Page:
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Any Gods Will Do – But the Emperor’s a Must: Religion

Any Gods Will Do - But the Emperor's a Must Religion

The state religion is what holds Roman society together. The ceremonies performed on countless holidays are public occasions. They often begin with splendid processions. Here carpenters are carrying a shrine through the city - with a model of their work. On the far left is the characteristic shield of Minerva. She is the patron goddess of craftsmen. The procession is heading to her temple in the middle of the Forum.

The town's main temple was dedicated to the three mightiest gods - Jupiter, the father of the gods, his wife Juno, protector of birth and marriage - and Minerva the goddess of wisdom. She was the patron of craftsmen as well as poets and teachers . Statues of the gods once stood in niches on the back wall of the temple. Around them lay offerings with which the Pompeian worshippers hoped to gain the favor of the gods. Perhaps the carpenters' model ended up here.

In Roman religion, the ceremonies do not take place in the temples, but at the altar in front - the most important ritual being animal sacrifices. The priest is wearing a white toga which he has pulled on over his head. From the right, bare-chested slaves bring the sacrificial bull to the altar.

The innards of the slain animal are used by specially trained priests to tell the future. A portion of the meat is burned at the altar and the rest is distributed among the population - which strengthens their sense of community. Care is taken to carry out all rituals in the traditional manner. Any change would shake society to its foundations.

The imperial cult was also part of the state religion. Was the emperor a god? That seemed plausible to Romans. In their mythology the boundary between the human world and the world of the gods was a flowing one. Many a hero became immortal - like Hercules, here being led into Olympus by Juno and Minerva. And surely, the emperor with his great power was literally "superhuman"? Ultimately, the imperial cult also served to unify the people, to make them identify with their state.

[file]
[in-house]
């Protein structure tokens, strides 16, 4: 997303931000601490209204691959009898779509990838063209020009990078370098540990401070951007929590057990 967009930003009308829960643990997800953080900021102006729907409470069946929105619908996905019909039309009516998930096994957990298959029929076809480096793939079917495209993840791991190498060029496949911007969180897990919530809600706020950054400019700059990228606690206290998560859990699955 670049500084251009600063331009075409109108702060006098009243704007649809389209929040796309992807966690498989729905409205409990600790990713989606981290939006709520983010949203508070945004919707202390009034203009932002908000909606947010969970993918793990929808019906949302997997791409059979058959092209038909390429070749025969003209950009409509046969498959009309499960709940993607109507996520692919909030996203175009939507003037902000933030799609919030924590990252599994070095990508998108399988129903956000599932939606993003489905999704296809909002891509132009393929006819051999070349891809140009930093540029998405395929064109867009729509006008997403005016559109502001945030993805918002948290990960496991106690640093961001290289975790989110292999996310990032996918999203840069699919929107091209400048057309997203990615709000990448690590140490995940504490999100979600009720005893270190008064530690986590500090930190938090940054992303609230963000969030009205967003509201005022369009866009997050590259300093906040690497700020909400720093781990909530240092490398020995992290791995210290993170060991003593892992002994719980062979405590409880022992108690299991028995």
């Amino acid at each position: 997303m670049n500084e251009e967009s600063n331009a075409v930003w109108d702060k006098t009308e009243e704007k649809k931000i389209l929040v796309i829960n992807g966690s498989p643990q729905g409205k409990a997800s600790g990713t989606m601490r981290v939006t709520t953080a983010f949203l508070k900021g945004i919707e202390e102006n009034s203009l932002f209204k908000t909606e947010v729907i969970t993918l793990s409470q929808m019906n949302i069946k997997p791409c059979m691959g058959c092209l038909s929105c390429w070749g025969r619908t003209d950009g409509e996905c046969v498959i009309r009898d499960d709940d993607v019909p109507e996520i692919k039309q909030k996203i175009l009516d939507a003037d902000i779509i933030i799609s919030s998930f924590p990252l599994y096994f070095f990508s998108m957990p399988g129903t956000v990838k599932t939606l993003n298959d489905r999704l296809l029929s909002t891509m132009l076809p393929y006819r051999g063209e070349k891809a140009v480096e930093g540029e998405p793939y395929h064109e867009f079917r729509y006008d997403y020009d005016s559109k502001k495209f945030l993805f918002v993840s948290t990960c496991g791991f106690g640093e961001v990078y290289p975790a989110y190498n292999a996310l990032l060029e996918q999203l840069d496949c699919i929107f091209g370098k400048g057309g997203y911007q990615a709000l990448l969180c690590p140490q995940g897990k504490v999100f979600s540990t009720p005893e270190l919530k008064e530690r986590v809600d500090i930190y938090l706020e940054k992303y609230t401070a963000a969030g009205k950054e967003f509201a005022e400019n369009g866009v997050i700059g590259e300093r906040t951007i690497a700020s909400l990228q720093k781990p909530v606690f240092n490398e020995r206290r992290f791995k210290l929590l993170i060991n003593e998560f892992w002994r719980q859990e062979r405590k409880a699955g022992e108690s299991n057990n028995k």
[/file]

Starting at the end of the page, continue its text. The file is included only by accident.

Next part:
Prof. Karl-Wilhem Weeber, Wuppertal/Witten:

"In honouring the emperor one was honouring oneself. Wishing the best for the emperor - as the highest man in this state - was wishing oneself all the best. I can say 'I have to wish the best for the man at the top so that he can best govern his empire - which is also my empire.' So all those wishes - 'we wish the emperor all the best' - develop into a kind of personality cult."

This is where the statue of Augustus once stood - in the College of the "Augustales" in Herculaneum. The members of this order were in charge of the imperial cult of Augustus - and many of them were freedmen. As former slaves were barred from holding political posts, the cult provided a prestigious way of giving them a role in civic life.

But religion is not confined to the big public temples. Every house has a small altar, where families make sacrifices to the household gods. The deities are present in the shape of small statues. The Penates are the patron gods of the house, and the Lares are the ancestors' sprits. Worshippers ask them to pour wealth over the family from their cornucopia. For that they receive offerings of eggs, fruit or pinecones - all fertility symbols. And at every meal, a portion is thrown into the hearth for them. Even more important is the genius of the pater familias. That is his divine spirit, often represented by a snake. The official state religion has few answers for some big questions - such as the fear of death. Many people seek help from foreign gods. A highly popular cult is that of the mysterious Isis. In Egyptian religion she is the wife of Osiris, the god of the dead. After Osiris is murdered and dismembered by his brother, Isis collects the pieces of his corpse, recalls him to life and conceives with him the god Horus. For that reason she is revered as the conqueror of death - by many Romans as well.

Not a problem for the state. As long as people do not contradict the official religion they may worship whatever gods they like. In fact, the Roman pantheon often absorbs the deities of conquered peoples - that encourages their loyalty to Rome. Besides, you never know - insulting the wrong god could have nasty results.

Here, too, we see the altar in front of the temple. The small shed contains steps leading underground. Ritual cleansings take place beneath the altar. These kinds of private religious ceremonies are called "mystery cults". They harbour secrets that are only revealed to believers. Consequently, the Isis temple was not accessible to the public - only a single door leads into the sanctum. The famous frescoes in the Villa dei Misteri also seem to be related to a mystery cult. So far, no one is entirely sure what they depict, but a central role is played by the god Bacchus - known as Dionysos in Greek.

First, women appear to be preparing for a ceremony. One of them is probably a priestess. Next come members of Dionysos's traditional retinue: a satyr, a demon with a lyre - and two goatherds. The central scene shows Dionysos himself in the arms of his bride Ariadne. He is the deity of rough, wild nature, of intoxication and ecstasy, of fertility and sex. That is what the young woman in this picture is preparing herself for: she is combing her tresses into a traditional wedding hairstyle. Are these frescoes about the initiation of a bride?

Romans view weddings as private events. Marriages are not carried out by public priests. Usually the bride is brought in a solemn procession to the home of her husband. There is a banquet - and as long as the couple lives together they are married.

On the whole, the Romans had an uninhibited attitude toward sexuality, viewing it as part of daily life - as demonstrated by countless pictures, sculptures and pieces of graffiti.